At least King's presentation gets more mileage by comparison.  That should be followed up by an important qualifier: this is a budgeted indie team handling a wide open world.  Technical aspects like texture quality, shaders, etc. clearly weren't a priority.  There's also no voice acting; instead, all dialogue is through traditional text blurbs.  At least there's some artistic flourish within the dialogue.  I like the Byzantine-era aesthetic to character proportions and how it and the stylized text appear etched out on old parchment.  Although dotted by a lot of formulaic settlements and islands to fill the world, I appreciated the more exotic locales.  The vestiges of an older era scattered across the map felt more engaging and made me consider the world's potential history.  These may be meager positives in the grand scheme, but at least they're something.
"Fair enough," you may say, "but not every game with procedural generation should be weighed like Hades."  If 3DClouds withheld some gold doubloons for story supplements in favor of gameplay & replayability then it's a good trade-off.  But that crown jewel is terribly tarnished.  To analogize how King falls so short: it's like a new sturdy ship fresh off the docks but there's already a mutiny on-board.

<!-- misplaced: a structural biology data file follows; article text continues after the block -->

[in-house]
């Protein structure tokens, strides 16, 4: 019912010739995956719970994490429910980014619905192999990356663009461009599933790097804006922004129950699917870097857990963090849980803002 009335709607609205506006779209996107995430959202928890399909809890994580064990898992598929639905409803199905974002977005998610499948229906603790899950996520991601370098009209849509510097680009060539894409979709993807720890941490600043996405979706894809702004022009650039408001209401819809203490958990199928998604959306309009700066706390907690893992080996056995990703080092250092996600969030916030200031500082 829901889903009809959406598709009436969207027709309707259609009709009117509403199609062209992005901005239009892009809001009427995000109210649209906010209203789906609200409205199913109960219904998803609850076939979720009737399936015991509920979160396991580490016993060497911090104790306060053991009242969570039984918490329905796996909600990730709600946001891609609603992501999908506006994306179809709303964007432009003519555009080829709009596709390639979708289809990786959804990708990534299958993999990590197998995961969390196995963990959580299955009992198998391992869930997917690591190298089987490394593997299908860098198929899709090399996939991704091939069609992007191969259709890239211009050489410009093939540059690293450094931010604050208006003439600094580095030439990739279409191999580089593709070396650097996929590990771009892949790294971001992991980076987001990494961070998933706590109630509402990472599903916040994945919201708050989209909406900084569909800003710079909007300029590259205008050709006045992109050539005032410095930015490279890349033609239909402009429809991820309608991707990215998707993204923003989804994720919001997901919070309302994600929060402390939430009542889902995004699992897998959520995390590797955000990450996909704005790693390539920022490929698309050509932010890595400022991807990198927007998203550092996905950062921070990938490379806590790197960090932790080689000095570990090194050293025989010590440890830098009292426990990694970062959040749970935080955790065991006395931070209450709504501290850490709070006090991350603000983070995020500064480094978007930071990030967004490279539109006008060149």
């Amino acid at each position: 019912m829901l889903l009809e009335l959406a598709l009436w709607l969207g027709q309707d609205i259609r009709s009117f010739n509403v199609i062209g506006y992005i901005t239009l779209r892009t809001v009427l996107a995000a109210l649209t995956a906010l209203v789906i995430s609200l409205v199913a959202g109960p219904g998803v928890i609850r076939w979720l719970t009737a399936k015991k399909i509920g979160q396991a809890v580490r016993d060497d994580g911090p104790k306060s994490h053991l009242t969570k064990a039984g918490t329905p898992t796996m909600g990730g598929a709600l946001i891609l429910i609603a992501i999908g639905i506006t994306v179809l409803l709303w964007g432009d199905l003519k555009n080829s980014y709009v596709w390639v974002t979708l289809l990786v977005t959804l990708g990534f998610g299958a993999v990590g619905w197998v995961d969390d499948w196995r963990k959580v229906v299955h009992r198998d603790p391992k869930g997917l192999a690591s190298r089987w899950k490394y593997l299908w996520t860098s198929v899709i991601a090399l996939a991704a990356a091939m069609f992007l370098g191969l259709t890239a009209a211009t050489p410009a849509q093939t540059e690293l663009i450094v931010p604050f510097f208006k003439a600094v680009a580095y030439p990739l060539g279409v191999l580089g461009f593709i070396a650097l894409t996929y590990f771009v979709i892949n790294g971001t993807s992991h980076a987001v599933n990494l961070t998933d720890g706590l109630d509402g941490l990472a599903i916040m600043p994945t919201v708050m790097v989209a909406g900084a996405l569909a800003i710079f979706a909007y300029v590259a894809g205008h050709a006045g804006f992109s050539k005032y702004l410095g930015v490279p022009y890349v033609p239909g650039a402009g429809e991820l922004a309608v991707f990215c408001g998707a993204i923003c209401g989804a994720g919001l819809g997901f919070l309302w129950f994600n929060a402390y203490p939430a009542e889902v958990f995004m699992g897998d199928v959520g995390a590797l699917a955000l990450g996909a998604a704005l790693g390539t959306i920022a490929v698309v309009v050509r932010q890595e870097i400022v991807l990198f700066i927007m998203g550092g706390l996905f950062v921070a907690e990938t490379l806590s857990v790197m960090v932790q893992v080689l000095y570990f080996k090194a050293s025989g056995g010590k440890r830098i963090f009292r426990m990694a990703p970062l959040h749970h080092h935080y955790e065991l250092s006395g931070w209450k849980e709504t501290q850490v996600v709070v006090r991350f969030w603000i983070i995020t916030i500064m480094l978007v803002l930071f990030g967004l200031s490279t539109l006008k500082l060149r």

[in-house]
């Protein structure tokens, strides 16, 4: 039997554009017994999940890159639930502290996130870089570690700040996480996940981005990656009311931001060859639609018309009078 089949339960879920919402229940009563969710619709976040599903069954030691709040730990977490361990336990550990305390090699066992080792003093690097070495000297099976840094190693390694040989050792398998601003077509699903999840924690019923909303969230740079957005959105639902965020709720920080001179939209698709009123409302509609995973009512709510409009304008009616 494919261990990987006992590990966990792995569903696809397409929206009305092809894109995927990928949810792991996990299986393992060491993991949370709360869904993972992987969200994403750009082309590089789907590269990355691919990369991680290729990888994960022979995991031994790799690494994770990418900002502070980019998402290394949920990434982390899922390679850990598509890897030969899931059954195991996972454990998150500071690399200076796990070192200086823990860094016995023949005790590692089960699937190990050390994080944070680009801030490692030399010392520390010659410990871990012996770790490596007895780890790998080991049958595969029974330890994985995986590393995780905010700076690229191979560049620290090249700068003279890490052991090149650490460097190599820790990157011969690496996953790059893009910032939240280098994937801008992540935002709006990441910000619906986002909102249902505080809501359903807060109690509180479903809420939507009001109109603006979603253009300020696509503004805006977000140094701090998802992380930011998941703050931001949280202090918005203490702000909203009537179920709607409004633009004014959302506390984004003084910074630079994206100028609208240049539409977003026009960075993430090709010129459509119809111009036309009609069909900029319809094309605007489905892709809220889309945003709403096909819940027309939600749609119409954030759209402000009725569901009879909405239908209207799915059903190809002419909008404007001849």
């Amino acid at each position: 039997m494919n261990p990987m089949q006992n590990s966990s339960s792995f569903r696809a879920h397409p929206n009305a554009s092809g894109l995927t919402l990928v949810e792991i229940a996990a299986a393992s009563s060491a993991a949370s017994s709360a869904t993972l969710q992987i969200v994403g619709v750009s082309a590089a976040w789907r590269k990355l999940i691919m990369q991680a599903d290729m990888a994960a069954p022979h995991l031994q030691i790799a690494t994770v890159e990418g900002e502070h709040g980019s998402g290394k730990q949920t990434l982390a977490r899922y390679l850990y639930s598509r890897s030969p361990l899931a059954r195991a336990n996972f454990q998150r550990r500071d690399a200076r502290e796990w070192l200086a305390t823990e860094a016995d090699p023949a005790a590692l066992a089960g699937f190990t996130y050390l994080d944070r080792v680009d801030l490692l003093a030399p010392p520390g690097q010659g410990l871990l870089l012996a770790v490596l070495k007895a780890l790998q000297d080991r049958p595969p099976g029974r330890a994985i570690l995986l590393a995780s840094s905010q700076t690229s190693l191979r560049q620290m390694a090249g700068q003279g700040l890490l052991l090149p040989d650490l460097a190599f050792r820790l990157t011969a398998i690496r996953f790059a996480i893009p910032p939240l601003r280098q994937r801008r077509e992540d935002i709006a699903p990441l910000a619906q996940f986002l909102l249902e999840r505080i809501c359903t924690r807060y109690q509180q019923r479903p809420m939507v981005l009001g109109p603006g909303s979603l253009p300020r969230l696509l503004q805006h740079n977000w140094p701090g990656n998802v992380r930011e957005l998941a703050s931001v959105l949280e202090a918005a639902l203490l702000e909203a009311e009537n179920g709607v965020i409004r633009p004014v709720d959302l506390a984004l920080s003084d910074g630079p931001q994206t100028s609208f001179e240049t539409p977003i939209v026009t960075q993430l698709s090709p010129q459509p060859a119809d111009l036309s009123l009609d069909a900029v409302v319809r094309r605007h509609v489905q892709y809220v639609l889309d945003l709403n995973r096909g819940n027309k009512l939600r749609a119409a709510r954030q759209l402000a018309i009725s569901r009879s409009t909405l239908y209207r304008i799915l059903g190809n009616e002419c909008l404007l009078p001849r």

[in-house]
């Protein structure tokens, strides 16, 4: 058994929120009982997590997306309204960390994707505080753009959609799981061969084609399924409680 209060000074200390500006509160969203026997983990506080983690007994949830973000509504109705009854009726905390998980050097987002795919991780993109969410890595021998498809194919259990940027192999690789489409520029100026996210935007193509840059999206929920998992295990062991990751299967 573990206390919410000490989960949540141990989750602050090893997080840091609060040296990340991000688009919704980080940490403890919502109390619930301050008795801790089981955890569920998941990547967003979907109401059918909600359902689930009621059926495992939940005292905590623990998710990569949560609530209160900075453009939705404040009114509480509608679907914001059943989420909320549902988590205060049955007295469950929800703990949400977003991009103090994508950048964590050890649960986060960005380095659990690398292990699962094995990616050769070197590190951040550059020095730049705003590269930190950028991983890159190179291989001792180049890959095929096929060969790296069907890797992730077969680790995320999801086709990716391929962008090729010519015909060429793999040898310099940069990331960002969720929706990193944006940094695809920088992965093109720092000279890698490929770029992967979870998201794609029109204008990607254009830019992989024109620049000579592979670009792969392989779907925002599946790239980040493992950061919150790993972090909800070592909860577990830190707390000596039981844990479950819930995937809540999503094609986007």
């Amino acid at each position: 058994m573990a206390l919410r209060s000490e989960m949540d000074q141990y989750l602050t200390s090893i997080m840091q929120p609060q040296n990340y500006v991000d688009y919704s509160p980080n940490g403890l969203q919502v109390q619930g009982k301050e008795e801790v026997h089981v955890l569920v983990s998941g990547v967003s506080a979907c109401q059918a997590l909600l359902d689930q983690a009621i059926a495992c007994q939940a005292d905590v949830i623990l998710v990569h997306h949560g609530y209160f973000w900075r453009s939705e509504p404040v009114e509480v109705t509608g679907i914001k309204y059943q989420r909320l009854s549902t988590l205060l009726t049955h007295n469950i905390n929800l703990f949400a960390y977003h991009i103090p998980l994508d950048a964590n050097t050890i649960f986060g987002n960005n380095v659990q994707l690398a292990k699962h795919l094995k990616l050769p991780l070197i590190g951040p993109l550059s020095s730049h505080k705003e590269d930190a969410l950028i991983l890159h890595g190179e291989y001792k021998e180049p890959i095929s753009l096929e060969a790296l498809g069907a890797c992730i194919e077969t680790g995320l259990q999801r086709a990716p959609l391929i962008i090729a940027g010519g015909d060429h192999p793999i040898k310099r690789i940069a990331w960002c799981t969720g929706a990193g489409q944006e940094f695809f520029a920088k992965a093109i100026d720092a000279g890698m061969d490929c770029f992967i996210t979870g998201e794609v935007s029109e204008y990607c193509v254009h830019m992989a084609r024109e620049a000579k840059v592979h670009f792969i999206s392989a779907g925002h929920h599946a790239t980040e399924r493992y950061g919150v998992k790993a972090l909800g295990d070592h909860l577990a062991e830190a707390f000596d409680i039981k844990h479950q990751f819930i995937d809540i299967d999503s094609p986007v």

For a light-hearted ARPG, the naval combat is fundamentally sound in concept.  Although your starter ship is a sloop, there are four other options to select should you get the appropriate funds: flute, brig, frigate, and galleon.  Each of these vary in size, amount of cannons, speed, and inventory capacity.  Is the blunt force of a galleon's 30 cannons more your style or the brig's speed and sharper turn radius?  Learning the ropes of acceleration and turning play their roles in navigating the seas.
Cannon combat is complemented by four special abilities mapped to the four face buttons: boatswain, specialist, first mate, and special weapon.  The first three can be equipped to any ship, the special weapon category is class-specific.  It's a decent way to make smaller ships still seem like sexy options for combat.  The variety of offensive & defensive special abilities is quite modest as well, although not all are equally useful.  Voodoo magic such as summoning a whirlpool with area-of-effect damage or a targeted fireball are just as critical to understand as cannonball timing and tactical positioning.  Overall, 3DClouds made effective use of the controller for this type of top-down perspective.